16 April 2015

Holocaust Remembrance Day

Yom HaShoah

How do you remember a tragedy some seventy years ago when you see it happening all over again, all around you and all around the world? How do you tell your children that those bad and evil people who murdered so many last century are not dead and gone as we once thought but still here, just wearing different faces, shouting different slogans?

How do you honour your family members, the ones still here who lived through it and the ones long gone, murdered or gassed or shot or simply left to rot, how do you remember them without the promise, always, of Never Again? How do you tell your children, your neighbours, your ancestors and future generations? How do you explain to them that despite the horror and the knowledge and the pain, it is happening again?

In Brussels (Belgium) where three innocents were murdered at a museum.
In Paris (France) were four were murdered at a kosher store.
In Copenhagen (Denmark) where a man was killed outside a party.
In Amsterdam (Netherlands) where "Jews to the gas" is heard on the streets.
In Jerusalem (Israel) where five died after an attack at a synagogue.
In Wuppertal (Germany) where a synagogue was attacked with fire bombs.
All around the world where swastikas are drawn or Jews are painted as evil.

The Holocaust in most languages, known as the Shoah in Hebrew. It ended some seventy years ago, officially, yet anti-Semitism is still going on, still happening, still waiting to kill more innocents simply for being who they are, for being born as they are. Today on the Jewish calendar is the 27th day of the month of Nisan - Holocaust Remembrance Day.
Yom HaZikaron laShoah ve-laG'vurah (יום הזיכרון לשואה ולגבורה; "Holocaust and Heroism Remembrance Day"), known colloquially in Israel and abroad as Yom HaShoah (יום השואה) and in English as Holocaust Remembrance Day, or Holocaust Day, is observed as Israel's day of commemoration for the approximately six million Jews and five million others who perished in the Holocaust as a result of the actions carried out by Nazi Germany and its accessories, and for the Jewish resistance in that period. In Israel, it is a national memorial day and public holiday. (Wikipedia)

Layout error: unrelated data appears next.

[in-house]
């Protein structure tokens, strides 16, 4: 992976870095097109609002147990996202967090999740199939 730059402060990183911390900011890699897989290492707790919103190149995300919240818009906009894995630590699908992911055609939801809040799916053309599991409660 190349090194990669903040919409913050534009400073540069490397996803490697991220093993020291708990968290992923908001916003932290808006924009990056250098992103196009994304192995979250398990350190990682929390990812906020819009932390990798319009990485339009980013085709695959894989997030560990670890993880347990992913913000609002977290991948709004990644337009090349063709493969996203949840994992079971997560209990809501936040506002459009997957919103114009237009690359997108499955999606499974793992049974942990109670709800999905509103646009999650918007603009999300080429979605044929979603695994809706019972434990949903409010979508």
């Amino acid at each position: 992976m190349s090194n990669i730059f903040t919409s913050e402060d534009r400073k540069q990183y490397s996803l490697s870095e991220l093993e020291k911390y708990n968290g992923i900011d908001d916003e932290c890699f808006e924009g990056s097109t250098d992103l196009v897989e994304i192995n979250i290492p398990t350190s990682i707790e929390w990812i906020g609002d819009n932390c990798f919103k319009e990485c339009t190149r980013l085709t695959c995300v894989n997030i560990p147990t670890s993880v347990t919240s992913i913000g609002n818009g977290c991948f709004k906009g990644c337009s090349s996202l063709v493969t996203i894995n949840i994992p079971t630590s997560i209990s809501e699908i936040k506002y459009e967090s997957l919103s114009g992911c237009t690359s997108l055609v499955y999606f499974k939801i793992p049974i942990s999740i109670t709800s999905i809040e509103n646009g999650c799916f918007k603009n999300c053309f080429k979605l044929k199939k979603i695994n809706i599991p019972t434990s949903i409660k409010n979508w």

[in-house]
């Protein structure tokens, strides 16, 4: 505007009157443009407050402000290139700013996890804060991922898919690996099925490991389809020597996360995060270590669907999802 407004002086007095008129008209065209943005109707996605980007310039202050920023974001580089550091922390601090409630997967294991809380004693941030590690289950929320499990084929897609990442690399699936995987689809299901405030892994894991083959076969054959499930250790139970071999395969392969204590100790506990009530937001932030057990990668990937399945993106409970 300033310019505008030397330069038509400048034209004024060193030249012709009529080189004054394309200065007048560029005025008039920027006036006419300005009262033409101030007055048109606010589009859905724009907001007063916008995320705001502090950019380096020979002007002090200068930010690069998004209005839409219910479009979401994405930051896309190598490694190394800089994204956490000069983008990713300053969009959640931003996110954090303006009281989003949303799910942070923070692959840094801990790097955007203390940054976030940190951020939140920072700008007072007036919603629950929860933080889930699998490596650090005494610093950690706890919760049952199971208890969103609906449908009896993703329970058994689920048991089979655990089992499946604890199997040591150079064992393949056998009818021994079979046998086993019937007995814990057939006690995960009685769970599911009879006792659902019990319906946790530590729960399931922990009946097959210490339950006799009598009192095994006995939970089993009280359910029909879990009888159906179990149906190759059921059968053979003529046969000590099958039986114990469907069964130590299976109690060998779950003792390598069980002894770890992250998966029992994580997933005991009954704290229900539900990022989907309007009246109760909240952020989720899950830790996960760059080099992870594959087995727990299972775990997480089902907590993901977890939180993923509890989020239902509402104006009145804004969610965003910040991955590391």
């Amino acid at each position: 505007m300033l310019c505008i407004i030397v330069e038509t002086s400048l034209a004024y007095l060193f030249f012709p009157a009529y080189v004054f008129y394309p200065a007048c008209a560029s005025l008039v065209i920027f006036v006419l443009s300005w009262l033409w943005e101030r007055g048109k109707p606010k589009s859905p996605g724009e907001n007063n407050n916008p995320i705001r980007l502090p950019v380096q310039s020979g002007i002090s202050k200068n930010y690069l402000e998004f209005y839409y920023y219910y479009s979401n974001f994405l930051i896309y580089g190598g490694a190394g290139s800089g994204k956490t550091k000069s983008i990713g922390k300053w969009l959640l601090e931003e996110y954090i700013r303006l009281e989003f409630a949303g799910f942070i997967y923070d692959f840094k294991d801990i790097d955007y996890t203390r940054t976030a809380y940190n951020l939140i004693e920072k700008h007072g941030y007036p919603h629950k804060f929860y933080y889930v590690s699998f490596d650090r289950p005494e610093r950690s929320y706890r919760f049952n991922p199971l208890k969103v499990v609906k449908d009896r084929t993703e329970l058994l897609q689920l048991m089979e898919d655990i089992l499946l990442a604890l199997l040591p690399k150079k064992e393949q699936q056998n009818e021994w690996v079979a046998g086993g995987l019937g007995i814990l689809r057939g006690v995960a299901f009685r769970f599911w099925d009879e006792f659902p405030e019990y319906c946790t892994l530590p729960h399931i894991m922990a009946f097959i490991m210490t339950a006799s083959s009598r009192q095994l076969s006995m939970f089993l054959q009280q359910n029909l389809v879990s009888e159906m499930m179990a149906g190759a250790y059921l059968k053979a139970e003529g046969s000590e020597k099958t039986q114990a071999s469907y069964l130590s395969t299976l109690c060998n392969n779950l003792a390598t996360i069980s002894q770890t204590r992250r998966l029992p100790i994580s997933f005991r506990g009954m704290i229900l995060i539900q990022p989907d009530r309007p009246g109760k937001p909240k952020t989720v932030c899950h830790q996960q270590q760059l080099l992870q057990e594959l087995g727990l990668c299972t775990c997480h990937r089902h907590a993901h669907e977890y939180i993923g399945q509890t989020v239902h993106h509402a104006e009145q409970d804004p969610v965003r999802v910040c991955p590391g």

How do we honour those who were killed, who were gassed, who were starved, those who died in the streets, who were tricked or betrayed or left to rot as if their lives meant nothing? How do we teach our children about the horrors of the Shoah, how do we ensure they understand the tragedy, the pain, the absolute wrongness of what happened decades ago? How do we instil in future generations the knowledge that such horrors must Never, Ever happen Again?

I have no answers, yet I have so many questions.
I have no solutions, yet I see so many problems.
I have no wise words, only words of grief and sorrow.

What is wrong with the human race that we are unable to be compassionate?
What is wrong with us, that we believe it normal to kill those we dislike?
What is wrong with us, that we believe it is our right or our duty to murder those we disagree with?
What is wrong with us, that we are unable to learn from the past?
What is wrong with us, that we continue hating people simply for who they are and for how they were born?
What is wrong with us that we allow the slaughter of innocents to go on and on and on, despite knowing what the consequences are, despite knowing what they go through, despite being aware of the horror and the pain and the senseless hatred?

What is wrong with us that we do not stand up for our fellow human beings, protect them as if they were our own parents, siblings, children, friends? We are all human beings - our differences make us unique and special, they never make us better or more or somehow more entitled. Whatever our shape and colour, size and race, country and nationality and ethnicity, whatever our language and religion, we are all members of the human race, all members of the same family. We are all one creation, one people who inhabit this one world together. Why do we, with all of history to learn from, continue hating others? Why do we, with survivors who have numbers tattooed on their arms to learn from, continue acting as if nothing happened? What is wrong with us? And will we ever be able to make it right again? Will we ever be able to stop hating others, simply because they are who they are?